Crises happen every day. Whether big or small, there are lessons to be learned from each. A recent graduate of UST’s Master of Business Communication (MBC) program working at Target shares her key takeaways from the retailer’s recent data breach.

Georgia May, ’14 M.B.C. , a business process consultant at Target, said, “I’ve gained a better understanding of crisis communication as a result of class discussions about the breach. It’s not just about talking points, but what the company and its stakeholders do in the months that follow.”

As Target begins to emerge from crisis mode, yesterday it announced Brian Cornell, PepsiCo veteran, as its new CEO. Cornell has a long road ahead as many believe Target has lost its way, but he brings with him the vision, focus and experience necessary to transform the brand in the face of continued scrutiny.

While the data breach is something many of those who work for Target aren’t comfortable discussing publicly, the company’s response offers a wealth of lessons to those in any line of business and any level of professional experience, whether just starting out or well seasoned.

Communications is an interesting field in that many communications professionals have an inherent desire to plan, but it is virtually impossible to plan for all scenarios and contingencies. As the saying goes, no plan survives first contact with the enemy. It doesn’t matter the breadth or depth of a plan, it is going to change as the situation unfolds.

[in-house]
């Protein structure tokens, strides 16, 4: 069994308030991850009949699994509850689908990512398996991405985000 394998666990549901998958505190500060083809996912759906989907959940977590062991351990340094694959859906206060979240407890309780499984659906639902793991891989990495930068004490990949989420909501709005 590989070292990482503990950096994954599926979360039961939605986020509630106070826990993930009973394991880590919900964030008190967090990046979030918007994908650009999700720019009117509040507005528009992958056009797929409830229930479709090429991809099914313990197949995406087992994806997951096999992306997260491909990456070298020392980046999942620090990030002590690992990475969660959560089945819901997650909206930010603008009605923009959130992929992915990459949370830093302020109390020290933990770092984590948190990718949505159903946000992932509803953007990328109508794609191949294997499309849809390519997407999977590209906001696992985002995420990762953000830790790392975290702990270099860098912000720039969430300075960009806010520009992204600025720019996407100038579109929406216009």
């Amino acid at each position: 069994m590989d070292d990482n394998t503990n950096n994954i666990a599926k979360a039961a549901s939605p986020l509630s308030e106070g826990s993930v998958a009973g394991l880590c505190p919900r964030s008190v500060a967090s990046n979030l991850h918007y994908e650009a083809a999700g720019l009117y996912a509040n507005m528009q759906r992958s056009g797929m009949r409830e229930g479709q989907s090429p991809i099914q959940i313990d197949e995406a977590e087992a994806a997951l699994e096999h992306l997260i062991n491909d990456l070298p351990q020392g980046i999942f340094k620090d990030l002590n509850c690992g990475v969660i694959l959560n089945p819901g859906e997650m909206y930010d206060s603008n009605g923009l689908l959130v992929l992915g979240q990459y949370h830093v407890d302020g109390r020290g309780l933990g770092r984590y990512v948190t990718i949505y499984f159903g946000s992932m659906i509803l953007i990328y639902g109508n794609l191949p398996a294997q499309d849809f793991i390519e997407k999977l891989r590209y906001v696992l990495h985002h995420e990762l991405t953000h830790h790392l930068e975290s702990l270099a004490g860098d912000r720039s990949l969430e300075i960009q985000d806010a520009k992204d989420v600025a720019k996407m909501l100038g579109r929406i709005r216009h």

“There are so many important questions that need to be addressed, said May. “Who is your audience? What type of crisis merits involving the CEO? When should a company speak up vs. stay quiet?”

Dr. Michael C. Porter, APR, director of the MBC program, noted, “The breach in particular was different because of the magnitude of the crisis for the retailer and its customers. Having a real situation, especially one close to home really seems to help students dig into the meat and nuances of an issue.”

In the classroom, the way current events are discussed adjusts when there are people from that organization present. “My approach was to allude to elements from the situation, and then generalize the conversation around the topic to distance us from anyone taking things personally, or more importantly, accidentally revealing insider information,” said Porter. “This also allows people to bridge the discussion to the realities of the organizations they serve, and allows students to see how differently an issue might be addressed depending on the kind of business or market it serves.”

Crises such as this require strong leadership, nimble thinking and quick action. Those organizations that are able to plan for the unexpected and make the most of a messy situation will ultimately weather the storm and be stronger because of it.